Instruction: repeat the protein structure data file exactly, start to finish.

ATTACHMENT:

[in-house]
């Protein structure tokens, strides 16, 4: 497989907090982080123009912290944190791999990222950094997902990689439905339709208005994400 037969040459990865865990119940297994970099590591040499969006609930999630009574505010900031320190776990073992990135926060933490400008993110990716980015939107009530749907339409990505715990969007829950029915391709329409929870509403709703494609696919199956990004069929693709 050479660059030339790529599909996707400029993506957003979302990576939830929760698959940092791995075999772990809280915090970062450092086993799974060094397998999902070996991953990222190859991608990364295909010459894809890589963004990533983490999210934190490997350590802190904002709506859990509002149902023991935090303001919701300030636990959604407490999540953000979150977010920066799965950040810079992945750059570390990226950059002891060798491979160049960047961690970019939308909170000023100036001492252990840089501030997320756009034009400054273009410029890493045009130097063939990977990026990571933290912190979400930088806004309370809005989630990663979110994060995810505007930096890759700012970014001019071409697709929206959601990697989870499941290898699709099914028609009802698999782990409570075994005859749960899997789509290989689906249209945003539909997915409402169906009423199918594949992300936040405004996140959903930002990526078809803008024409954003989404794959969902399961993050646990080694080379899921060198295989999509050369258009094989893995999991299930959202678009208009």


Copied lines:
[in-house]
């Protein structure tokens, strides 16, 4: 497989907090982080123009912290944190791999990222950094997902990689439905339709208005994400 037969040459990865865990119940297994970099590591040499969006609930999630009574505010900031320190776990073992990135926060933490400008993110990716980015939107009530749907339409990505715990969007829950029915391709329409929870509403709703494609696919199956990004069929693709 050479660059030339790529599909996707400029993506957003979302990576939830929760698959940092791995075999772990809280915090970062450092086993799974060094397998999902070996991953990222190859991608990364295909010459894809890589963004990533983490999210934190490997350590802190904002709506859990509002149902023991935090303001919701300030636990959604407490999540953000979150977010920066799965950040810079992945750059570390990226950059002891060798491979160049960047961690970019939308909170000023100036001492252990840089501030997320756009034009400054273009410029890493045009130097063939990977990026990571933290912190979400930088806004309370809005989630990663979110994060995810505007930096890759700012970014001019071409697709929206959601990697989870499941290898699709099914028609009802698999782990409570075994005859749960899997789509290989689906249209945003539909997915409402169906009423199918594949992300936040405004996140959903930002990526078809803008024409954003989404794959969902399961993050646990080694080379899921060198295989999509050369258009094989893995999991299930959202678009208009």